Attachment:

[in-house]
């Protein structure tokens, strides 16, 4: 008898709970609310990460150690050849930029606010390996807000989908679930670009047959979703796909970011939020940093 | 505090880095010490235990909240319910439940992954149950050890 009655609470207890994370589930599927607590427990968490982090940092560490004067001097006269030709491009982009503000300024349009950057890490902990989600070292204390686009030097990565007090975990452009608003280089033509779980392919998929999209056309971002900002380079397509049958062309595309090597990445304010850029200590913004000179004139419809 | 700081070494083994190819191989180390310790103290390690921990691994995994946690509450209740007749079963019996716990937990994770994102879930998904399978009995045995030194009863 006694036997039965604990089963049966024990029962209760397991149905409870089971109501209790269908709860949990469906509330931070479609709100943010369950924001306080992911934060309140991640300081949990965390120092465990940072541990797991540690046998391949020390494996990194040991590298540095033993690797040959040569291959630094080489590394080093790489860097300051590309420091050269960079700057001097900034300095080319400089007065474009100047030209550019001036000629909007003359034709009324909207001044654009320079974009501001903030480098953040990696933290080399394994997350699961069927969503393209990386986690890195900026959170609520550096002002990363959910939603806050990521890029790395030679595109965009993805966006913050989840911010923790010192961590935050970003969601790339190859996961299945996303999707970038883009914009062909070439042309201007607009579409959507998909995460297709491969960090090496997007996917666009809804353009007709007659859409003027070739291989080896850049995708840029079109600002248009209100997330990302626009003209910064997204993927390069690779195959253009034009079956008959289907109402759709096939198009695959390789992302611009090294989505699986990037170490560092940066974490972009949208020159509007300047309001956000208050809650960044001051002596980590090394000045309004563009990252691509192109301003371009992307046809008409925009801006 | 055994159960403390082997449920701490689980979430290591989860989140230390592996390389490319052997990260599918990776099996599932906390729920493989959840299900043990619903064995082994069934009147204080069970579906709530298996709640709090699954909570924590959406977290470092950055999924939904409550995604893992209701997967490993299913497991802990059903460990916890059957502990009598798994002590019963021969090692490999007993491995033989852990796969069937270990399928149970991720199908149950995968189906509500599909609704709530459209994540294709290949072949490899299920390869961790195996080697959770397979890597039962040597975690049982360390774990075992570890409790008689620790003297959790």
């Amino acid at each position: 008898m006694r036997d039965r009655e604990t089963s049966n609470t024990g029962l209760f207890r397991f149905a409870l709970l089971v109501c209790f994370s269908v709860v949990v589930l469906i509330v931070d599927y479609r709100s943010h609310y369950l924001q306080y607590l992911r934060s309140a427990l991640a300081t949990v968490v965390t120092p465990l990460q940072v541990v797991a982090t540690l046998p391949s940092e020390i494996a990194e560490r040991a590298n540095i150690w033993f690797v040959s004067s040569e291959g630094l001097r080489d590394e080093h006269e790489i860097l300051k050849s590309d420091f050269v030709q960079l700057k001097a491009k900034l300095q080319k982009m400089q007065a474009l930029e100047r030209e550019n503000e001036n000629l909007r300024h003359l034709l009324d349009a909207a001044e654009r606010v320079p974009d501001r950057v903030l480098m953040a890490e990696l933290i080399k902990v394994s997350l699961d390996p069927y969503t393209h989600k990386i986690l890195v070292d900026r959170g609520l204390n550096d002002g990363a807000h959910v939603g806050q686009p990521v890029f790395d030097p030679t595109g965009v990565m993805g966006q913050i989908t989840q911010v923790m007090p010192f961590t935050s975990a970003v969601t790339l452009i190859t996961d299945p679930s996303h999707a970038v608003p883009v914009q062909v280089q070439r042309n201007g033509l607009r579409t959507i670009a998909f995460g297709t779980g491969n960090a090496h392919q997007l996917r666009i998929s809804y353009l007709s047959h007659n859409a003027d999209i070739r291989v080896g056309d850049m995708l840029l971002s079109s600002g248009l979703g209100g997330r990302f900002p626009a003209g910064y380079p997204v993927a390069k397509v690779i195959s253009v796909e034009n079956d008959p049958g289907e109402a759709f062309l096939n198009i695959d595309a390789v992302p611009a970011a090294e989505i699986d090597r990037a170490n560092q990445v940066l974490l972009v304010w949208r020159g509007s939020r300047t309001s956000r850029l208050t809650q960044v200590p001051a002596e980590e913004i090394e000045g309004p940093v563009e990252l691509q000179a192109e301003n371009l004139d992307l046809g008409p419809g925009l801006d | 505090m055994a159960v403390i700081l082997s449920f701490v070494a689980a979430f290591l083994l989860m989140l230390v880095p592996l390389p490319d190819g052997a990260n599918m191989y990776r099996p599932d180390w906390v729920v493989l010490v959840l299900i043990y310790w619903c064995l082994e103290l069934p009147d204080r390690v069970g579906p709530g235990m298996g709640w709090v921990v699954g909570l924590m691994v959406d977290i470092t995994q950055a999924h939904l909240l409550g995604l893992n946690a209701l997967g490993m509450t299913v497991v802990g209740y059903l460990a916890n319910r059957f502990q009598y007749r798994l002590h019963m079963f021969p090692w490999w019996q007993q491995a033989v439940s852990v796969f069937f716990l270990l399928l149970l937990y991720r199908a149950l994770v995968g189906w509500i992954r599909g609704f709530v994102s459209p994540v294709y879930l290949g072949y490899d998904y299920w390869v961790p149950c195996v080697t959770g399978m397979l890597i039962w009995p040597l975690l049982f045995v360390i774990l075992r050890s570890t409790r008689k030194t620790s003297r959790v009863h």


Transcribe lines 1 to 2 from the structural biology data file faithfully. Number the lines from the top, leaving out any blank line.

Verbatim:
[in-house]
């Protein structure tokens, strides 16, 4: 008898709970609310990460150690050849930029606010390996807000989908679930670009047959979703796909970011939020940093 | 505090880095010490235990909240319910439940992954149950050890 009655609470207890994370589930599927607590427990968490982090940092560490004067001097006269030709491009982009503000300024349009950057890490902990989600070292204390686009030097990565007090975990452009608003280089033509779980392919998929999209056309971002900002380079397509049958062309595309090597990445304010850029200590913004000179004139419809 | 700081070494083994190819191989180390310790103290390690921990691994995994946690509450209740007749079963019996716990937990994770994102879930998904399978009995045995030194009863 006694036997039965604990089963049966024990029962209760397991149905409870089971109501209790269908709860949990469906509330931070479609709100943010369950924001306080992911934060309140991640300081949990965390120092465990940072541990797991540690046998391949020390494996990194040991590298540095033993690797040959040569291959630094080489590394080093790489860097300051590309420091050269960079700057001097900034300095080319400089007065474009100047030209550019001036000629909007003359034709009324909207001044654009320079974009501001903030480098953040990696933290080399394994997350699961069927969503393209990386986690890195900026959170609520550096002002990363959910939603806050990521890029790395030679595109965009993805966006913050989840911010923790010192961590935050970003969601790339190859996961299945996303999707970038883009914009062909070439042309201007607009579409959507998909995460297709491969960090090496997007996917666009809804353009007709007659859409003027070739291989080896850049995708840029079109600002248009209100997330990302626009003209910064997204993927390069690779195959253009034009079956008959289907109402759709096939198009695959390789992302611009090294989505699986990037170490560092940066974490972009949208020159509007300047309001956000208050809650960044001051002596980590090394000045309004563009990252691509192109301003371009992307046809008409925009801006 | 055994159960403390082997449920701490689980979430290591989860989140230390592996390389490319052997990260599918990776099996599932906390729920493989959840299900043990619903064995082994069934009147204080069970579906709530298996709640709090699954909570924590959406977290470092950055999924939904409550995604893992209701997967490993299913497991802990059903460990916890059957502990009598798994002590019963021969090692490999007993491995033989852990796969069937270990399928149970991720199908149950995968189906509500599909609704709530459209994540294709290949072949490899299920390869961790195996080697959770397979890597039962040597975690049982360390774990075992570890409790008689620790003297959790």